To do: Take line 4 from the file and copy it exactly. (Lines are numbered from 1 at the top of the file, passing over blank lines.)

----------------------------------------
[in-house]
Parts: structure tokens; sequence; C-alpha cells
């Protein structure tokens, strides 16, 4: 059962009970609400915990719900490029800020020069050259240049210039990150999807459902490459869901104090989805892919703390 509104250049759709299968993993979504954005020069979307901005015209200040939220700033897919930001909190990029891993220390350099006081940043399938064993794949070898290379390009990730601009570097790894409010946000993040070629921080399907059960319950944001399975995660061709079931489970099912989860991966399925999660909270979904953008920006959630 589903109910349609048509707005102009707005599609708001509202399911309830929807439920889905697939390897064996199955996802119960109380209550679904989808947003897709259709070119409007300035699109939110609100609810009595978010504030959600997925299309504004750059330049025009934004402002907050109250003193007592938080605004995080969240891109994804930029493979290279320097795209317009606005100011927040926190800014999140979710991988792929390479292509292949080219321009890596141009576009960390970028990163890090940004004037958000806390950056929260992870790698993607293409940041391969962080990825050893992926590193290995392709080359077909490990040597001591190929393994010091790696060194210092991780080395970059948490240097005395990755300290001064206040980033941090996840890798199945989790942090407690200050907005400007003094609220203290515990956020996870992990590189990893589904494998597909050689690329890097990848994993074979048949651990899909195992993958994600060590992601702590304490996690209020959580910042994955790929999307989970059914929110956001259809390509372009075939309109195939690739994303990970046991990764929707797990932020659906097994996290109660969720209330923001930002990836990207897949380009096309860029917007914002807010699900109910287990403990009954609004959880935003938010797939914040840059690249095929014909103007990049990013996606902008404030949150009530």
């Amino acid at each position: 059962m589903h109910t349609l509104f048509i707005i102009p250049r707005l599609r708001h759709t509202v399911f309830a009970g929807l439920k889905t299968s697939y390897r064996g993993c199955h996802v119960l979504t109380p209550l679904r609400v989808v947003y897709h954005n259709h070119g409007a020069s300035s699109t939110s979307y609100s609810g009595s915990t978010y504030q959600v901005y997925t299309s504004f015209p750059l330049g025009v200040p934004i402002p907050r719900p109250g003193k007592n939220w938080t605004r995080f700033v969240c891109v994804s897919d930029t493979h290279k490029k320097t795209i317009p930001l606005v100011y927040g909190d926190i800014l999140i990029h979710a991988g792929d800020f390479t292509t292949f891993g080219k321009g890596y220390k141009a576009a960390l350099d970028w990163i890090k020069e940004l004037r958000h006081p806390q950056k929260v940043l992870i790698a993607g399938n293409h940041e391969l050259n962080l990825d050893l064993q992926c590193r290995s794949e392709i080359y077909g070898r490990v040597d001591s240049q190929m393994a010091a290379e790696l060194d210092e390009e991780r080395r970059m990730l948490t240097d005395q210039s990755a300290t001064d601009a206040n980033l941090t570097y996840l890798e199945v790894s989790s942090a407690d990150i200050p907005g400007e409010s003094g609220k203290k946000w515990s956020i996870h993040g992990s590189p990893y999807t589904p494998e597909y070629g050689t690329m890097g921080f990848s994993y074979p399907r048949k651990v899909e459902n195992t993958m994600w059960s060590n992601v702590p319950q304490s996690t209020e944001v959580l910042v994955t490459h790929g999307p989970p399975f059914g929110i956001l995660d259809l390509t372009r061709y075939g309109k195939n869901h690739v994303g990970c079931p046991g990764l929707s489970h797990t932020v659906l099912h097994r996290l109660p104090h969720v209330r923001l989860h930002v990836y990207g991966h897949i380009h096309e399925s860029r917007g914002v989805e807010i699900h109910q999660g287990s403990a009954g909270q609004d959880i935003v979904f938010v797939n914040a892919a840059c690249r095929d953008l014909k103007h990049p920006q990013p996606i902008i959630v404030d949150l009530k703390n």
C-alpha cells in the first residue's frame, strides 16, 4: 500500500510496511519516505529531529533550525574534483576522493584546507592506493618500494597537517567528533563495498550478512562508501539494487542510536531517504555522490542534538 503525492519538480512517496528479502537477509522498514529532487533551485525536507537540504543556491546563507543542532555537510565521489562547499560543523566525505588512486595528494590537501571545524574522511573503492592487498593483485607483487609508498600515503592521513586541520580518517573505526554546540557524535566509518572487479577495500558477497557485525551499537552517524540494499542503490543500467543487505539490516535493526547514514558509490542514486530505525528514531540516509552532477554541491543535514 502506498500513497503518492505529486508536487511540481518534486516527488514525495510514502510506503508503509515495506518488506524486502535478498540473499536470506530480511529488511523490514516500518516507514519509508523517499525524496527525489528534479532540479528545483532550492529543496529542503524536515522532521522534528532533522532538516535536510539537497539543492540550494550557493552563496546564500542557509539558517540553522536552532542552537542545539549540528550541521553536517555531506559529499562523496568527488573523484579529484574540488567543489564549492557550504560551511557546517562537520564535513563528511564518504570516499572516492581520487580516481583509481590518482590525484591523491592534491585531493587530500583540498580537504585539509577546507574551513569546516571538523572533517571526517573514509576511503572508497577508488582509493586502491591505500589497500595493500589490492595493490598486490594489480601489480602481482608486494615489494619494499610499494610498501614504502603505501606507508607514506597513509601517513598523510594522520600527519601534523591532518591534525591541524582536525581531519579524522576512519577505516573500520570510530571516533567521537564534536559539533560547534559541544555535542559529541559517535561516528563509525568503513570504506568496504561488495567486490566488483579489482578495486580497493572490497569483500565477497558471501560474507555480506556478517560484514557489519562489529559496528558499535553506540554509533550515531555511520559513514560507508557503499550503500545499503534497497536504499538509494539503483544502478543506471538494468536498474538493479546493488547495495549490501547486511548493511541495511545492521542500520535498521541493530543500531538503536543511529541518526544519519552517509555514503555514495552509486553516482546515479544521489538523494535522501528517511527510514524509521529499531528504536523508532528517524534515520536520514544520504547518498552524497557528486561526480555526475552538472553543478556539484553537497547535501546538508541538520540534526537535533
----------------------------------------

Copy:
């Amino acid at each position: 059962m589903h109910t349609l509104f048509i707005i102009p250049r707005l599609r708001h759709t509202v399911f309830a009970g929807l439920k889905t299968s697939y390897r064996g993993c199955h996802v119960l979504t109380p209550l679904r609400v989808v947003y897709h954005n259709h070119g409007a020069s300035s699109t939110s979307y609100s609810g009595s915990t978010y504030q959600v901005y997925t299309s504004f015209p750059l330049g025009v200040p934004i402002p907050r719900p109250g003193k007592n939220w938080t605004r995080f700033v969240c891109v994804s897919d930029t493979h290279k490029k320097t795209i317009p930001l606005v100011y927040g909190d926190i800014l999140i990029h979710a991988g792929d800020f390479t292509t292949f891993g080219k321009g890596y220390k141009a576009a960390l350099d970028w990163i890090k020069e940004l004037r958000h006081p806390q950056k929260v940043l992870i790698a993607g399938n293409h940041e391969l050259n962080l990825d050893l064993q992926c590193r290995s794949e392709i080359y077909g070898r490990v040597d001591s240049q190929m393994a010091a290379e790696l060194d210092e390009e991780r080395r970059m990730l948490t240097d005395q210039s990755a300290t001064d601009a206040n980033l941090t570097y996840l890798e199945v790894s989790s942090a407690d990150i200050p907005g400007e409010s003094g609220k203290k946000w515990s956020i996870h993040g992990s590189p990893y999807t589904p494998e597909y070629g050689t690329m890097g921080f990848s994993y074979p399907r048949k651990v899909e459902n195992t993958m994600w059960s060590n992601v702590p319950q304490s996690t209020e944001v959580l910042v994955t490459h790929g999307p989970p399975f059914g929110i956001l995660d259809l390509t372009r061709y075939g309109k195939n869901h690739v994303g990970c079931p046991g990764l929707s489970h797990t932020v659906l099912h097994r996290l109660p104090h969720v209330r923001l989860h930002v990836y990207g991966h897949i380009h096309e399925s860029r917007g914002v989805e807010i699900h109910q999660g287990s403990a009954g909270q609004d959880i935003v979904f938010v797939n914040a892919a840059c690249r095929d953008l014909k103007h990049p920006q990013p996606i902008i959630v404030d949150l009530k703390n």